Newspaper goes to fed court over reporter's notes

WASHINGTON (AP) — A Washington newspaper has asked a federal judge to force the Coast Guard to return any documents and copies of records it seized from a reporter while searching her home last summer as part of a gun investigation involving her husband.

Lawyers for The Washington Times and former reporter Audrey Hudson, now a freelance journalist, filed the 66-page motion Thursday in federal court in Maryland. The motion also asks that lawyers for Hudson and the newspaper be allowed to question a Coast Guard Investigative Service agent about what information from the reporter's files may have been shared with other government officials.

According to Hudson and court records, Special Agent Miguel Bosch seized Hudson's records in August while he was at her Maryland home with state police investigators searching for guns and related items owned by her husband, a civilian Coast Guard employee.

The filing is directed at the Homeland Security Department. The Coast Guard is part of the department. Homeland Security declined to comment Thursday. The Coast Guard said the records were returned several weeks after the search after officials determined that Hudson had obtained the records marked "law enforcement sensitive" though a public records request.

The seizure came amid ongoing criticism of the Obama administration's efforts to find leaks in the administration and the targeting of journalists as part of those leak investigations. It happened a month after Attorney General Eric Holder toughened the Justice Department's own rules for seizing reporters' phone records, notes or emails using federal subpoenas or search warrants.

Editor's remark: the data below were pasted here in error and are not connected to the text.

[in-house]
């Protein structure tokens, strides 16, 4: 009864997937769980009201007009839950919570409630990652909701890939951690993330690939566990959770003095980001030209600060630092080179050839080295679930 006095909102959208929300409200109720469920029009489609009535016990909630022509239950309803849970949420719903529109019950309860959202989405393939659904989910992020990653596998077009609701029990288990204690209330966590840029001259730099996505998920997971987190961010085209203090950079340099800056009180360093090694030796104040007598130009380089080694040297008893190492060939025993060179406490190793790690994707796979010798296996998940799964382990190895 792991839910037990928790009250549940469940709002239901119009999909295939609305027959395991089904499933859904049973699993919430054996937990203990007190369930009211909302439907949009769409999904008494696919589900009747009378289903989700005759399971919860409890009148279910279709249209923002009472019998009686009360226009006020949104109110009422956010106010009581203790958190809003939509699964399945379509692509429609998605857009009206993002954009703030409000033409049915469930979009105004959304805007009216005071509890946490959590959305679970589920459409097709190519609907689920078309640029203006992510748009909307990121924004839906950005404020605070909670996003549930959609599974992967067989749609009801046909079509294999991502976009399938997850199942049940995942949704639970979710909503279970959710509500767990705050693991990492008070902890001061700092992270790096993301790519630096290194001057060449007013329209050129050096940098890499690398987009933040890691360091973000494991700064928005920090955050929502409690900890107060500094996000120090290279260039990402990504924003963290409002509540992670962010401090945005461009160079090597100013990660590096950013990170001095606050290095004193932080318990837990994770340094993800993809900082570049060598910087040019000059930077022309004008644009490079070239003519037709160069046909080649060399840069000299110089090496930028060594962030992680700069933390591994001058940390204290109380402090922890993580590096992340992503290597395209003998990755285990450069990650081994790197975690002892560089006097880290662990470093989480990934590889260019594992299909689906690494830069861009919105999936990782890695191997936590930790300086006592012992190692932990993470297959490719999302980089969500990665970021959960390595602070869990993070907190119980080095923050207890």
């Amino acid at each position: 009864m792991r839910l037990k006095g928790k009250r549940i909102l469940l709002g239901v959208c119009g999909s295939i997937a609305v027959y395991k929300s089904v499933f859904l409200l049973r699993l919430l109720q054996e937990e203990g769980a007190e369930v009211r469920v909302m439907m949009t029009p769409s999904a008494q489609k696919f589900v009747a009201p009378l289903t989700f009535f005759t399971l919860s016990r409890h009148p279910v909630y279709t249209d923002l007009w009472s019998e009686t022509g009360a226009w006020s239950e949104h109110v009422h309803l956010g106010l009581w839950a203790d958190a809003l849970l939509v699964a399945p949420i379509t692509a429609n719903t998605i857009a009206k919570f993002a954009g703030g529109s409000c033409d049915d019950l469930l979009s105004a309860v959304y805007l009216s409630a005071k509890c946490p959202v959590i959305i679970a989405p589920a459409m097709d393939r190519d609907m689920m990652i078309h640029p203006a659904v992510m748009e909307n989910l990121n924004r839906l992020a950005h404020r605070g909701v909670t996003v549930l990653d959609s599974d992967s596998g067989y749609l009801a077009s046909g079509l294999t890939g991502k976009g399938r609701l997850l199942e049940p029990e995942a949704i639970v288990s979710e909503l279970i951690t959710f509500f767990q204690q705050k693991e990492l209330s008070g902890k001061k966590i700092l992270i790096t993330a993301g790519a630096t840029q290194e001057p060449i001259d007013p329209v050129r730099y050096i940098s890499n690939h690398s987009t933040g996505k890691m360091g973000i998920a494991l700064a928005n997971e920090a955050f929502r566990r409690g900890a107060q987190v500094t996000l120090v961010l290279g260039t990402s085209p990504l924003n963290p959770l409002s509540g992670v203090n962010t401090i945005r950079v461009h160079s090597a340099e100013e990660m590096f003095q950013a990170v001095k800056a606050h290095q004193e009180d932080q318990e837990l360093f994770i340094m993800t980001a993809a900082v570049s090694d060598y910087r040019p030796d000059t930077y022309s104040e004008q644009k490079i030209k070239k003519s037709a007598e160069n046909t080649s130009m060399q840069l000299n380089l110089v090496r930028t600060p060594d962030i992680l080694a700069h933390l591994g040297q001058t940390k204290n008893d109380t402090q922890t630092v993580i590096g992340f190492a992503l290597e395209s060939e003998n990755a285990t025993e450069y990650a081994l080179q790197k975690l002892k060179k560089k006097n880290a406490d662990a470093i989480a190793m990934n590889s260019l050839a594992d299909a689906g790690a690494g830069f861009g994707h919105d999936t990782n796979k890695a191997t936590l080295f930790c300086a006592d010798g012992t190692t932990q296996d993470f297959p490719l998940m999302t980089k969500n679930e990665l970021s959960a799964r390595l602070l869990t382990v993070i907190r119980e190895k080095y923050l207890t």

Hudson said the seized files contained notes and other records related to stories she wrote about the Federal Air Marshals program while she was a reporter at the Times in the mid-2000s. She said Bosch, who has declined to discuss the case, asked whether she wrote a series of stories critical of the program in the mid-2000s and Bosch identified himself to her as a former air marshal official. Bosch lists his previous service with that agency on his publicly accessible LinkedIn profile.

"It's unacceptable for law enforcement to have taken these records in the first place, especially when they had nothing to do with the investigation at hand or the search warrant," John Solomon, the newspaper's editor, said Thursday.

The Coast Guard has said Bosch seized the records because he became suspicious when he saw the government documents were labeled "law enforcement sensitive." At the time, Coast Guard spokesman Carlos Diaz said the records seized were labeled "For Official Use Only" and "Law Enforcement Sensitive" — labels that do not mean they were classified — and appeared out of place. He said the investigator properly documented the seized records, and the documents were returned later.

The search warrant authorized police to search the family's home for guns, ammunition, records of gun purchases, gun-cleaning kits and other gun-related documents.

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